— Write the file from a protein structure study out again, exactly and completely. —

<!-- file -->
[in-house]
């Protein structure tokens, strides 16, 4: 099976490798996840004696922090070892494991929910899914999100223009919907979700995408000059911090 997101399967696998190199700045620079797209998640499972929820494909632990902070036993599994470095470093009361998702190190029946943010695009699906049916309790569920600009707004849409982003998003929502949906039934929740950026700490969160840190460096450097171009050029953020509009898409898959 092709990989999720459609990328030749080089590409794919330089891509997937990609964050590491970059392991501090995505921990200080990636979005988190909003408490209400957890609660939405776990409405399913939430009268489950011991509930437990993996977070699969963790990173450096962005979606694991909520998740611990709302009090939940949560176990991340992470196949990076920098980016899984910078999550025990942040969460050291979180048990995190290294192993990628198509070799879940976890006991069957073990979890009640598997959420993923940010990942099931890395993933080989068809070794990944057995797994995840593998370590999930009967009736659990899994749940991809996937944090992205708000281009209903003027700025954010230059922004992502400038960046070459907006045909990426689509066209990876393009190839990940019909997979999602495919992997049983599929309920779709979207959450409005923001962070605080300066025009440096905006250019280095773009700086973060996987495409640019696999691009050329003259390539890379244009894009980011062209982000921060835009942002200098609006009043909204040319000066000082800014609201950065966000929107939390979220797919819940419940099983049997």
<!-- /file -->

[in-house]
């Protein structure tokens, strides 16, 4: 099976490798996840004696922090070892494991929910899914999100223009919907979700995408000059911090 997101399967696998190199700045620079797209998640499972929820494909632990902070036993599994470095470093009361998702190190029946943010695009699906049916309790569920600009707004849409982003998003929502949906039934929740950026700490969160840190460096450097171009050029953020509009898409898959 092709990989999720459609990328030749080089590409794919330089891509997937990609964050590491970059392991501090995505921990200080990636979005988190909003408490209400957890609660939405776990409405399913939430009268489950011991509930437990993996977070699969963790990173450096962005979606694991909520998740611990709302009090939940949560176990991340992470196949990076920098980016899984910078999550025990942040969460050291979180048990995190290294192993990628198509070799879940976890006991069957073990979890009640598997959420993923940010990942099931890395993933080989068809070794990944057995797994995840593998370590999930009967009736659990899994749940991809996937944090992205708000281009209903003027700025954010230059922004992502400038960046070459907006045909990426689509066209990876393009190839990940019909997979999602495919992997049983599929309920779709979207959450409005923001962070605080300066025009440096905006250019280095773009700086973060996987495409640019696999691009050329003259390539890379244009894009980011062209982000921060835009942002200098609006009043909204040319000066000082800014609201950065966000929107939390979220797919819940419940099983049997």